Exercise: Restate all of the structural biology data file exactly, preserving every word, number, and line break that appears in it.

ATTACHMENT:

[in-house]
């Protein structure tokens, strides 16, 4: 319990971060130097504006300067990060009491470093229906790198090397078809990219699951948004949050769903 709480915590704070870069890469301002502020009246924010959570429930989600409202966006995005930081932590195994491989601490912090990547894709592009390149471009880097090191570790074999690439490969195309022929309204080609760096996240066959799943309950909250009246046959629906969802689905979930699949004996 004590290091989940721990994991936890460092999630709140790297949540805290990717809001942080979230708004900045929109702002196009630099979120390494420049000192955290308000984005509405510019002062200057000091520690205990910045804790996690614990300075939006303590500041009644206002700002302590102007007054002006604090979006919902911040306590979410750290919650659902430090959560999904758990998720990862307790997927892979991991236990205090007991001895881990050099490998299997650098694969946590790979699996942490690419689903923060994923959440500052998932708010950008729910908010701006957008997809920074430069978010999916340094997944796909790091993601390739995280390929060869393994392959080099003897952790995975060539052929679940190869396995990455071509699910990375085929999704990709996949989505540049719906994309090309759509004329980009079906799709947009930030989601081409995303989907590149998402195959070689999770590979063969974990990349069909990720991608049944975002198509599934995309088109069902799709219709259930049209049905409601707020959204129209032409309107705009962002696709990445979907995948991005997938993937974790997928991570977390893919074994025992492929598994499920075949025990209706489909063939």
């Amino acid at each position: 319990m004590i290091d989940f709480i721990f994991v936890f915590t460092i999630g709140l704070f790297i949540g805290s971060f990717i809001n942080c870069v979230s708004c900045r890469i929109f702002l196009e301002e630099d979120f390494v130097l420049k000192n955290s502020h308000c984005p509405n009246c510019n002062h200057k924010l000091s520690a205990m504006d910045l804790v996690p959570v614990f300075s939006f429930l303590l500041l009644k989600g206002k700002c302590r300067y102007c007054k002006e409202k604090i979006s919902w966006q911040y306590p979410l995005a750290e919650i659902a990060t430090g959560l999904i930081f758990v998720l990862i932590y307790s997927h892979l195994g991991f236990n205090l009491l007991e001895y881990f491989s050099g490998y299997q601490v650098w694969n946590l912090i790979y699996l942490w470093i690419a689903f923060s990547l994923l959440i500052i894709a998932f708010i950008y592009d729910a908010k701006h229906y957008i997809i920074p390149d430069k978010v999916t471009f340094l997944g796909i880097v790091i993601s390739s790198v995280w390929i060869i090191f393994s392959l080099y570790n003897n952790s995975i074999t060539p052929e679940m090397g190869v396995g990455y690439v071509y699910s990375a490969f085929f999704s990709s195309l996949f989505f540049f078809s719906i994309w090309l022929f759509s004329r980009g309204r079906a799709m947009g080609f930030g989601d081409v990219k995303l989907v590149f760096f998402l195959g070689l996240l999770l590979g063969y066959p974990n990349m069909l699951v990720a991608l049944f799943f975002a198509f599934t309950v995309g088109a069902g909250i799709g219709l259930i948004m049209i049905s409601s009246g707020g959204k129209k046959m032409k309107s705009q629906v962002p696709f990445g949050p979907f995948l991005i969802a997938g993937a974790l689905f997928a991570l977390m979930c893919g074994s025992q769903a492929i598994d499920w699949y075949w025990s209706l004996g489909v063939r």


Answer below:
[in-house]
């Protein structure tokens, strides 16, 4: 319990971060130097504006300067990060009491470093229906790198090397078809990219699951948004949050769903 709480915590704070870069890469301002502020009246924010959570429930989600409202966006995005930081932590195994491989601490912090990547894709592009390149471009880097090191570790074999690439490969195309022929309204080609760096996240066959799943309950909250009246046959629906969802689905979930699949004996 004590290091989940721990994991936890460092999630709140790297949540805290990717809001942080979230708004900045929109702002196009630099979120390494420049000192955290308000984005509405510019002062200057000091520690205990910045804790996690614990300075939006303590500041009644206002700002302590102007007054002006604090979006919902911040306590979410750290919650659902430090959560999904758990998720990862307790997927892979991991236990205090007991001895881990050099490998299997650098694969946590790979699996942490690419689903923060994923959440500052998932708010950008729910908010701006957008997809920074430069978010999916340094997944796909790091993601390739995280390929060869393994392959080099003897952790995975060539052929679940190869396995990455071509699910990375085929999704990709996949989505540049719906994309090309759509004329980009079906799709947009930030989601081409995303989907590149998402195959070689999770590979063969974990990349069909990720991608049944975002198509599934995309088109069902799709219709259930049209049905409601707020959204129209032409309107705009962002696709990445979907995948991005997938993937974790997928991570977390893919074994025992492929598994499920075949025990209706489909063939």
């Amino acid at each position: 319990m004590i290091d989940f709480i721990f994991v936890f915590t460092i999630g709140l704070f790297i949540g805290s971060f990717i809001n942080c870069v979230s708004c900045r890469i929109f702002l196009e301002e630099d979120f390494v130097l420049k000192n955290s502020h308000c984005p509405n009246c510019n002062h200057k924010l000091s520690a205990m504006d910045l804790v996690p959570v614990f300075s939006f429930l303590l500041l009644k989600g206002k700002c302590r300067y102007c007054k002006e409202k604090i979006s919902w966006q911040y306590p979410l995005a750290e919650i659902a990060t430090g959560l999904i930081f758990v998720l990862i932590y307790s997927h892979l195994g991991f236990n205090l009491l007991e001895y881990f491989s050099g490998y299997q601490v650098w694969n946590l912090i790979y699996l942490w470093i690419a689903f923060s990547l994923l959440i500052i894709a998932f708010i950008y592009d729910a908010k701006h229906y957008i997809i920074p390149d430069k978010v999916t471009f340094l997944g796909i880097v790091i993601s390739s790198v995280w390929i060869i090191f393994s392959l080099y570790n003897n952790s995975i074999t060539p052929e679940m090397g190869v396995g990455y690439v071509y699910s990375a490969f085929f999704s990709s195309l996949f989505f540049f078809s719906i994309w090309l022929f759509s004329r980009g309204r079906a799709m947009g080609f930030g989601d081409v990219k995303l989907v590149f760096f998402l195959g070689l996240l999770l590979g063969y066959p974990n990349m069909l699951v990720a991608l049944f799943f975002a198509f599934t309950v995309g088109a069902g909250i799709g219709l259930i948004m049209i049905s409601s009246g707020g959204k129209k046959m032409k309107s705009q629906v962002p696709f990445g949050p979907f995948l991005i969802a997938g993937a974790l689905f997928a991570l977390m979930c893919g074994s025992q769903a492929i598994d499920w699949y075949w025990s209706l004996g489909v063939r």